Jake Zimmerman (D): Um, I’ll, I’ll answer, I’ll give you a more straight answer to the second part of that question than to the first part because I think it’s my responsibility to some degree to defer to the wishes of Missouri’s lawmakers as to what authority they want the Attorney General’s office to have, uh, so that I can be in a position to use that authority neutrally and appropriately if and when it is given to me. Um, to whatever extent the office has that authority, whether it’s as proposed by the commission or the office’s existing criminal enforcement authority or anything else I think, uh, I have a clear responsibility if I am Missouri’s chief law enforcement official to try and do this right. And doing this right means bringing people together, it means convening a respectful conversation between all of the communities that are impacted by questions about the relations of law enforcement in the community, whether black, white, rich, poor or anything in between. And I would observe that maybe, maybe a model here for the right way to work these things out is, is the way that Cincinnati proceeded. Where, um, people from the community and people from law enforcement and clergy and activists and folks from across the spectrum came together and sat at the table and found a way to, uh, to move forward in a way that ultimately made things better for the community and created really actionable items. …As you know…there are hundreds of recommendations that came from that commission’s report and to me the question is not, um, the individual merits of every single recommendation. I think the question is, are we going to do something? Are we going to waste a crisis and let everything that’s happened be in vain? Or are we gonna get some good out of this and get to a place where, where things are a little bit better?

[….]

Question: …The organization of the offices in the different, um, duties of the, uh, Attorney General’s office is pretty widespread. Overall do you see any kinds of, uh, consolidation of offices or moving of, of offices with different responsibilities to be closer to the action that is different than the current organization of the office right now?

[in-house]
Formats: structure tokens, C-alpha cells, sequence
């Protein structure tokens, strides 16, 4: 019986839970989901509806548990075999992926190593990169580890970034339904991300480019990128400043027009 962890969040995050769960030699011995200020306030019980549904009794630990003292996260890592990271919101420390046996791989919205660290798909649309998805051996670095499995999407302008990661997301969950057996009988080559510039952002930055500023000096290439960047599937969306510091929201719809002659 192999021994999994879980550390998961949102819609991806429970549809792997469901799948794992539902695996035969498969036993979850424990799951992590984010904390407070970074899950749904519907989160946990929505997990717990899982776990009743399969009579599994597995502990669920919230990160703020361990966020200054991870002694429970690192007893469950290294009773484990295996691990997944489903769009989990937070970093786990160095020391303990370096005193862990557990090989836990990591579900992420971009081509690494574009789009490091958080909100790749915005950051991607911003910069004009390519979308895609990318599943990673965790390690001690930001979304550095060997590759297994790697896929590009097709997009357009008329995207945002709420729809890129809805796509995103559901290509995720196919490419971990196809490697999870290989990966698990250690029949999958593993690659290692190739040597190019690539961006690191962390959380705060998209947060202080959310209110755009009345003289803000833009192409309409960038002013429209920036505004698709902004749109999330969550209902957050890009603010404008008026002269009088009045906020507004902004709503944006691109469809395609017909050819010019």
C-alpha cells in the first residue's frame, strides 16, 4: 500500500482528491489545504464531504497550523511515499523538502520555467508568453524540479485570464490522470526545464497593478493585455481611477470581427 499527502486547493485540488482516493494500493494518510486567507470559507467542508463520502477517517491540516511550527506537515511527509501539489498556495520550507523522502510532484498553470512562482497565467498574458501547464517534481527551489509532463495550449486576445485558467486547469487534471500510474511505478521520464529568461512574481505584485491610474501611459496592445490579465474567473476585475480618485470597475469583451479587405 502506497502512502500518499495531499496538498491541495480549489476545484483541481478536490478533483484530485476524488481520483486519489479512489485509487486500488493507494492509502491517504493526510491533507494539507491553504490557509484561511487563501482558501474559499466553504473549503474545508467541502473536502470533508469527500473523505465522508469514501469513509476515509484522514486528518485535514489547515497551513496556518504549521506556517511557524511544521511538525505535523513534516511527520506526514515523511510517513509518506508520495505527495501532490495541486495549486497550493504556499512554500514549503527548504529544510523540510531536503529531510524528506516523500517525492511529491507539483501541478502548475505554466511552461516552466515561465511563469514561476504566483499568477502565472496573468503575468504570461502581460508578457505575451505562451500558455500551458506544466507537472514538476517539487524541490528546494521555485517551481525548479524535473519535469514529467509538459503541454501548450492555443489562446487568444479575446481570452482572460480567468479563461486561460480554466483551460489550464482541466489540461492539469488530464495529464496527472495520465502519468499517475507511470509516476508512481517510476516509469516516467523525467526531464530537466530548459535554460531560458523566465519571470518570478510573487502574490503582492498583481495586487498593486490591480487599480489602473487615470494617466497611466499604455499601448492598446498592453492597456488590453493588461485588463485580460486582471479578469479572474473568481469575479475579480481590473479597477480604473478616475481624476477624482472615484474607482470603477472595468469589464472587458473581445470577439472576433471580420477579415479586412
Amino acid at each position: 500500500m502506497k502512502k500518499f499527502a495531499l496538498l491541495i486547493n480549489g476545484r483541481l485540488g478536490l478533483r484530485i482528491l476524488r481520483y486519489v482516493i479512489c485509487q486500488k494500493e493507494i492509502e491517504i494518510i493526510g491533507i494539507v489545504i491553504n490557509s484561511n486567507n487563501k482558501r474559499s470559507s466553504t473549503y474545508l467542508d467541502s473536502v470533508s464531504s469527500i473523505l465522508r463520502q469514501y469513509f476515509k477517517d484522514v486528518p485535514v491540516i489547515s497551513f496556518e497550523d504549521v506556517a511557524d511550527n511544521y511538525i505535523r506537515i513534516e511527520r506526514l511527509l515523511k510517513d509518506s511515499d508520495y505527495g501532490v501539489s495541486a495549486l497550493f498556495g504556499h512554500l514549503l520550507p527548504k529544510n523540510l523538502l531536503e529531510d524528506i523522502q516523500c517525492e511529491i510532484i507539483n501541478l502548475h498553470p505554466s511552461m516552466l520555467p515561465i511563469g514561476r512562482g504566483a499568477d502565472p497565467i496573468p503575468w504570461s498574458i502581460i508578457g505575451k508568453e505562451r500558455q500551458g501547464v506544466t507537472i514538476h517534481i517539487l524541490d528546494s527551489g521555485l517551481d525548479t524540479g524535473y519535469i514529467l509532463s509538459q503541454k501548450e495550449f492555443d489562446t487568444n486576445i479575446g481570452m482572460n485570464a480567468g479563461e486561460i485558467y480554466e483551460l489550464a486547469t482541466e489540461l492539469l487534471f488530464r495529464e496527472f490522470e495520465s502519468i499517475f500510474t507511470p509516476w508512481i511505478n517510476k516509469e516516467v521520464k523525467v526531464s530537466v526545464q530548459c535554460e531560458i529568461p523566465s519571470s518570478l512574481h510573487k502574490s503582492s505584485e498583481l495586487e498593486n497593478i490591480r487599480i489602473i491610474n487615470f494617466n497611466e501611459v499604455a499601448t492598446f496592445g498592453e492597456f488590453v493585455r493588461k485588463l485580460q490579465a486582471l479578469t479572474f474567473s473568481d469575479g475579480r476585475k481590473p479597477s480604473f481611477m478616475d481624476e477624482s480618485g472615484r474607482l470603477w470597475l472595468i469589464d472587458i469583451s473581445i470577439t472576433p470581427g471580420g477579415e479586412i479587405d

Jake Zimmerman (D): Um, that, that’s a difficult question to answer without having access to the, uh, the org chart and the budget and a whole bunch of other stuff that you need as a CEO before making management decisions. Um, but what I can tell you anecdotally is that I remember when I worked at the Attorney General’s office and I was predominantly based out of St. Louis, um, and I was at a time in my career when as a young lawyer I don’t know that I would have chosen to work at the office had I not been offered a job in St. Louis. And I met other people in Kansas City who felt very much the same way. By the same token, um, that office is run, uh, a good chunk of the staff are young graduates of Missouri law schools and in particular many of them come out of the University of Missouri. And having a critical mass of young lawyers in Jefferson City close to Mizzou where people can also get the training that is part and parcel of why someone might choose to work at that office for a much lower salary than they can get in the private sector. All that is to stay that there’s a, there’s significant competing management considerations there and, uh, with your permission I’ll turn this into a campaign answer and say to you that those are real and hard questions for a CEO. And it’s why the people of this state might be wise to look for someone to run that office who has actually managed a large government agency before. I run an office of a hundred and fifty people with a budget of eleven million dollars, uh, ranging from folks with a high school education up to folks with PhD level expertise in economics, and what it takes to motivate and get the most out of people and keep folks working in public service when they might have better opportunities in the private sector. That’s the kind of nuts and bolts that isn’t addressed by giving a fiery speech at a microphone and is what public service is about.

[….]

Previously:

There is another (January 27, 2015)

Campaign Finance: also in under the wire (April 1, 2015)

Campaign Finance: now that’s personal commitment (April 2, 2015)

Attorney General – July 2015 Campaign Finance Reports (July 19, 2015)